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Hundreds say farewell to Farrell

Jill Evans
Special to The Aspen Times

Hundreds of people gathered at the Hotel Jerome Friday evening for a final farewell to Aspen School District Superintendent Tom Farrell.

Several people took the opportunity to express their gratitude and fond memories of the 15-year superintendent and his family.

And hundreds of others lingered afterward to personally thank Farrell and his wife, Debbie. Lynn Russell, a mother of an Aspen student and a member of the Aspen Education Foundation, spoke of the community’s loss with Farrell’s departure.



“His leaving Aspen is a huge loss for our community and gain for whoever receives his gifts in the future,” she said.

Farrell will remain as head of the Aspen district until midsummer, when he plans to begin his new job as superintendent of schools in Kennebunk, Maine.




English teacher Andy Popinchalk spoke on behalf of the faculty. Joking about the superintendent’s “gander” through the halls, he said, “Tom took time in being both with us and for us, his faculty, staff, and students.”

He spoke of the connection that Farrell has with every person he meets. His connection might be a joke, a witty comment, or a sincere question, but there is a genuine concern for people. Teacher Mike Christopher said, “Tom thinks of himself as a people’s person, and he truly is a people’s person.”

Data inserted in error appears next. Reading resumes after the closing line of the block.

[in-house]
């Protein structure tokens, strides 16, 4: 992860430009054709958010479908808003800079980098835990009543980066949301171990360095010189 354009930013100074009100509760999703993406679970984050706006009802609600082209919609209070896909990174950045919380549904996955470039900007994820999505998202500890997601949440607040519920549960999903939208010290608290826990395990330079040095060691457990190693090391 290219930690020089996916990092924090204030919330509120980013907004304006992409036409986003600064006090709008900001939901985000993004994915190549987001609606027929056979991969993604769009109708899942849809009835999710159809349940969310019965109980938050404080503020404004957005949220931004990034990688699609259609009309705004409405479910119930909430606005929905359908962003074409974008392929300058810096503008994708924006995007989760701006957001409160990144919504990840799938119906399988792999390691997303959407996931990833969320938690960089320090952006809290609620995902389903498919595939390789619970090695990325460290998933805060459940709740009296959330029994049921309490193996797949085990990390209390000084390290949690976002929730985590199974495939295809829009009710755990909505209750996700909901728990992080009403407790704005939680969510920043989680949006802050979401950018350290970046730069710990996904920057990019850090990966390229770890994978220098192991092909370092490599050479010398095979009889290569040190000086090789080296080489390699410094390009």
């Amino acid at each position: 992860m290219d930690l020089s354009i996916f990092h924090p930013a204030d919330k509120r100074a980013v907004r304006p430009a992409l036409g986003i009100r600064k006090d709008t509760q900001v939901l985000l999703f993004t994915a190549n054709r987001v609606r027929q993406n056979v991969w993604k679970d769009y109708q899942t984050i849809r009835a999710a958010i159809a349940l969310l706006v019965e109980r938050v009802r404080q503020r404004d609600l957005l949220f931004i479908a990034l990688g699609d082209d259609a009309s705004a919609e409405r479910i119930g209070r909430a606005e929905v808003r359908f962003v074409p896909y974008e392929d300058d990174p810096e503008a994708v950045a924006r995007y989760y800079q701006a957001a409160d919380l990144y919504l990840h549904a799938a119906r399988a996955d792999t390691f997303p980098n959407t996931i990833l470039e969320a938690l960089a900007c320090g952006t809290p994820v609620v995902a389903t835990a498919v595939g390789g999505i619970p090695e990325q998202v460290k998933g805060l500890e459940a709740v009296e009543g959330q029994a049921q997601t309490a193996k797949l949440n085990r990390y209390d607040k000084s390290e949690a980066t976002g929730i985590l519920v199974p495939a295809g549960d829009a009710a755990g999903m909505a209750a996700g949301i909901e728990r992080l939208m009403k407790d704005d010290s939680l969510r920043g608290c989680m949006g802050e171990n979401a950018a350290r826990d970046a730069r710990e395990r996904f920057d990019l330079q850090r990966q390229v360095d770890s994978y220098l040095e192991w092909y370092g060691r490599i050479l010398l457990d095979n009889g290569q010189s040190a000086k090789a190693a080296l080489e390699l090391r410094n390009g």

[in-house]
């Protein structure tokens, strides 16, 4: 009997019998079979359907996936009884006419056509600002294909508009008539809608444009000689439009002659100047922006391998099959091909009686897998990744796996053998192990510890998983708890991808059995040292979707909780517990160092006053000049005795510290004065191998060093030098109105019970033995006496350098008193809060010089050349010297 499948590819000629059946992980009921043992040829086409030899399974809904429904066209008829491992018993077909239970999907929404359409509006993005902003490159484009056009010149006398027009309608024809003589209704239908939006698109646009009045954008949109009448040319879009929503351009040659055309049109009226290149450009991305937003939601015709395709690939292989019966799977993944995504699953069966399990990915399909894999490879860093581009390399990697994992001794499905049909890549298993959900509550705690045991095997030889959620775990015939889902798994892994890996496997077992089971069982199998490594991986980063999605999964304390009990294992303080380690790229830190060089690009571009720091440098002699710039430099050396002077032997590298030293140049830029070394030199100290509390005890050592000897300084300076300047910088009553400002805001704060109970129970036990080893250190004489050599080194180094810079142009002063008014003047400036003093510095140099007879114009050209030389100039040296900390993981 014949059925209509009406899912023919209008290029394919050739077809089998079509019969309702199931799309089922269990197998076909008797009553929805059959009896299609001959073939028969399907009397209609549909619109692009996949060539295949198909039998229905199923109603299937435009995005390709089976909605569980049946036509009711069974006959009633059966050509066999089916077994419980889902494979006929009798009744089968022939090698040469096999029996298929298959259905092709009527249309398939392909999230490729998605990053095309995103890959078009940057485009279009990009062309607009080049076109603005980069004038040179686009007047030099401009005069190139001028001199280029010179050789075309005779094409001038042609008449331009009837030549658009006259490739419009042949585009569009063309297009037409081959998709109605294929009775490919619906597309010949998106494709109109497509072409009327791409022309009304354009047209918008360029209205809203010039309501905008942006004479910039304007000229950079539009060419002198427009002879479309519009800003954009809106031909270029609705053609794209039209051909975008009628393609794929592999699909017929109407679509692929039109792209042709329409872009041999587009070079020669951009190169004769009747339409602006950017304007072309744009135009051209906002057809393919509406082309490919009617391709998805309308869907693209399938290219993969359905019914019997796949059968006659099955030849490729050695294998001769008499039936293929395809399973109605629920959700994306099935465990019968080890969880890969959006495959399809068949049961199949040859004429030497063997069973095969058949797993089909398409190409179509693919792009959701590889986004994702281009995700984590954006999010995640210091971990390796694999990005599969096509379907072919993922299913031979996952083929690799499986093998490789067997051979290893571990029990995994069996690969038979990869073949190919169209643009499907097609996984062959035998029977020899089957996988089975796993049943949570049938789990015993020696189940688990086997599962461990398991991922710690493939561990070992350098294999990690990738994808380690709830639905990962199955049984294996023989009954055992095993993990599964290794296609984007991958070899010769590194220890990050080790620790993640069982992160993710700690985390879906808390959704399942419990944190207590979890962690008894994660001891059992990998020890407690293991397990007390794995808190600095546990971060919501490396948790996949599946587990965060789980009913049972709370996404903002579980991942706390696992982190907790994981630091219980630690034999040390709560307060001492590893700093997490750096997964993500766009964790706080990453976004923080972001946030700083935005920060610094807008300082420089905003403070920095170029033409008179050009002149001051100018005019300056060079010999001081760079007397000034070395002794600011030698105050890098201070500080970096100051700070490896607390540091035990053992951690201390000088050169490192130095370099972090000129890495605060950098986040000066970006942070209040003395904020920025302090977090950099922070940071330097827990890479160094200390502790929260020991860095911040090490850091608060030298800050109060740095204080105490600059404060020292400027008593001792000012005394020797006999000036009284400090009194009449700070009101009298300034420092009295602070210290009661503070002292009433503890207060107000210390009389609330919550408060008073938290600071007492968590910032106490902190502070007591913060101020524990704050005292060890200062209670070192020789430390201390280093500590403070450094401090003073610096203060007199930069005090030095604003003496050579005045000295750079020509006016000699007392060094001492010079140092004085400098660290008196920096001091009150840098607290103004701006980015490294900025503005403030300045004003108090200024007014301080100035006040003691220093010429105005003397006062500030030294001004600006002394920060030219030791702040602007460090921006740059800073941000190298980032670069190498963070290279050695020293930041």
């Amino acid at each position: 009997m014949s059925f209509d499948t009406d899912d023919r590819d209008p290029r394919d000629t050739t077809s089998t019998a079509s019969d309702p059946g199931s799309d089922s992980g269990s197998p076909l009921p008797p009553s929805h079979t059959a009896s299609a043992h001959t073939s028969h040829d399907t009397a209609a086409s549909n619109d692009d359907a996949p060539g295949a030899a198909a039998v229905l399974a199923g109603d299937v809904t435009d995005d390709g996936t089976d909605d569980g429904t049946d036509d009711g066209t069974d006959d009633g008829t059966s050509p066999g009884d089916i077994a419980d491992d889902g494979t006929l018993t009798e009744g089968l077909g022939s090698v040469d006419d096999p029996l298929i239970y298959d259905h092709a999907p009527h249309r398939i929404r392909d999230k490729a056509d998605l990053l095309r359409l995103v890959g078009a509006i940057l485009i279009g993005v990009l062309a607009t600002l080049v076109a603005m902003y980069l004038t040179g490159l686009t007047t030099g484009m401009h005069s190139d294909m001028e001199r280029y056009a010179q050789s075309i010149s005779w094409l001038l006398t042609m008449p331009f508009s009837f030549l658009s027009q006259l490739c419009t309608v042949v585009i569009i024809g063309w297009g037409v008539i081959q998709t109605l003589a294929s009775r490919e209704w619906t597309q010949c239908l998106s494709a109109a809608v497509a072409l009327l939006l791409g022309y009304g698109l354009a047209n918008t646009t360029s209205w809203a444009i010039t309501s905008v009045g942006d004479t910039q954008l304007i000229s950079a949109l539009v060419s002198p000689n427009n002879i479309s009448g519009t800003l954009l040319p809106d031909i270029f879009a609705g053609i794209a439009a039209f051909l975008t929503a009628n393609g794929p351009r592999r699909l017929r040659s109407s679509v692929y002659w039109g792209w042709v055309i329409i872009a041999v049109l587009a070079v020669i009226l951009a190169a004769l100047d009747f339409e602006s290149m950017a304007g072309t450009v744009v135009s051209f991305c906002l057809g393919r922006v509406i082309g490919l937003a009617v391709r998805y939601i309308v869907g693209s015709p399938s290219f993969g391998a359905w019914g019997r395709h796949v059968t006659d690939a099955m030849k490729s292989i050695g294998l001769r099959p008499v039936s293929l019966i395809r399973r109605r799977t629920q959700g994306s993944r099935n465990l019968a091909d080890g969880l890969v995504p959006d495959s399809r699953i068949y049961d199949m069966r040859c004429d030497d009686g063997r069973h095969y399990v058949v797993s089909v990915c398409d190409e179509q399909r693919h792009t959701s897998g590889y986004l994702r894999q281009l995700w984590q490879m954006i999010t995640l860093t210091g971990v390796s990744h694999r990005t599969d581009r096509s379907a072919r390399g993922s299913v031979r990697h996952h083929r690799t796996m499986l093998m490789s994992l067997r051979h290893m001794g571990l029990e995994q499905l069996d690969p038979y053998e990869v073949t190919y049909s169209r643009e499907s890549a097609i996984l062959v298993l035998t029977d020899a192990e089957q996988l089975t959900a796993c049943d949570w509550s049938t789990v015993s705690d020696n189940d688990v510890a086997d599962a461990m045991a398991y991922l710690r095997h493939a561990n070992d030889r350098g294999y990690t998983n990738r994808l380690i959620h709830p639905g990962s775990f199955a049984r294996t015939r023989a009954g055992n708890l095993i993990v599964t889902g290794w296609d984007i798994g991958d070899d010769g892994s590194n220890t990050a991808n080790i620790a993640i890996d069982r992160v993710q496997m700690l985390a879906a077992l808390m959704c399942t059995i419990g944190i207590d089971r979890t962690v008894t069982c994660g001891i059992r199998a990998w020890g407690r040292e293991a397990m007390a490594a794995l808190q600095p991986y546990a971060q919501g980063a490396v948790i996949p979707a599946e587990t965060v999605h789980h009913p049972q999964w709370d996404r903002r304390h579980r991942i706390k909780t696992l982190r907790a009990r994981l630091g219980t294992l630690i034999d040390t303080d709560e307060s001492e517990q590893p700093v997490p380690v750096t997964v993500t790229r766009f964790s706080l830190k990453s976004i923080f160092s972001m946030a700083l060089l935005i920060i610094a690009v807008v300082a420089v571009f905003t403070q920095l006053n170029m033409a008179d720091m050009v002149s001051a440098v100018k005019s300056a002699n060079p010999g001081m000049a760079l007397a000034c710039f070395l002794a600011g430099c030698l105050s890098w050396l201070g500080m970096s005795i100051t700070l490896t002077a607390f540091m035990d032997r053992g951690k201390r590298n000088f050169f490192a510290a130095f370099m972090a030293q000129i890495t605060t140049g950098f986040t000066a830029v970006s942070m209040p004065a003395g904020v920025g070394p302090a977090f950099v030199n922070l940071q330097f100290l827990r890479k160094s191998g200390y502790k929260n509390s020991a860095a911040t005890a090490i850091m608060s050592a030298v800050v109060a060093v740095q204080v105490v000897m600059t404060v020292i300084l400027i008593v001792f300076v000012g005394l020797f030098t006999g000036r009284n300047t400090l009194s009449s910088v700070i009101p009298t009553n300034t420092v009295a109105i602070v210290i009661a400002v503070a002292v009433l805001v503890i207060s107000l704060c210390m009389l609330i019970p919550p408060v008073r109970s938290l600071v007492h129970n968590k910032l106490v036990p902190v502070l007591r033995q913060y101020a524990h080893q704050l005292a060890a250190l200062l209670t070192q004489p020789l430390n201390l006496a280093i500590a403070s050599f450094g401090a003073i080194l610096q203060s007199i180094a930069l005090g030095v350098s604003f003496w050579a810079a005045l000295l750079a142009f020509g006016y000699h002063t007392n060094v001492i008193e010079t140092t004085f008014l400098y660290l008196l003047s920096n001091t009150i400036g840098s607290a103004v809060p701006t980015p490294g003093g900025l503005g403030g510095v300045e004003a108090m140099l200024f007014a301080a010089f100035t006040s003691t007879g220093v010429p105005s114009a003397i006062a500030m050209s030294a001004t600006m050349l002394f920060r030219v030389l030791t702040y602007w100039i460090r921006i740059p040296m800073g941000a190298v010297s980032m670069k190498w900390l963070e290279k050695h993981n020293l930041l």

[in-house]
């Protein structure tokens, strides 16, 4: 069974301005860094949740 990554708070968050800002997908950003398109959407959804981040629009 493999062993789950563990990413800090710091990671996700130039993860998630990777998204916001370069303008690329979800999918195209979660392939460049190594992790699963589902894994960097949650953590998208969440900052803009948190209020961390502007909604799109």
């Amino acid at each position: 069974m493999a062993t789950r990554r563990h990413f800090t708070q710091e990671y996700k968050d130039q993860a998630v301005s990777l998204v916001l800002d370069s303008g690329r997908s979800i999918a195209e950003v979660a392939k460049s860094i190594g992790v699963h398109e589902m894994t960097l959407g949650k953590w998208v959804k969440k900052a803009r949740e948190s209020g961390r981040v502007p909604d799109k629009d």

His impact on the community could be felt by the number of people who attended the party, but also by the numerous invitations he had to return to the valley.

“Tom has made a bigger difference in 15 years than most people do in a lifetime,” counselor Geraldine Graham said.

Former student Bessy Carper spoke of Farrell’s efforts in drug prevention and said that his passion is truly “phenomenal.”

He began Project Graduation, a party thrown for graduating seniors the night after the commencement ceremony. The party’s aim is to enjoy great activities that keep students together and away from alcohol and drugs.

Farrell also began M.A.C., a support group for students who choose to remain drug and alcohol free throughout high school. A few years ago he started the Heroes class, in which students correspond with officers of the U.S. Drug Enforcement Agency. This class takes an active role in the prevention of drugs and alcohol among high school students.

Students attend retreats with DEA agents and also go to rehab facilities and other high schools. He has received awards for his efforts in prevention.

Farrell said he believes the next superintendent will do great.

“The backbone of this community is phenomenal,” he said, “and there are truly wonderful staff and students.”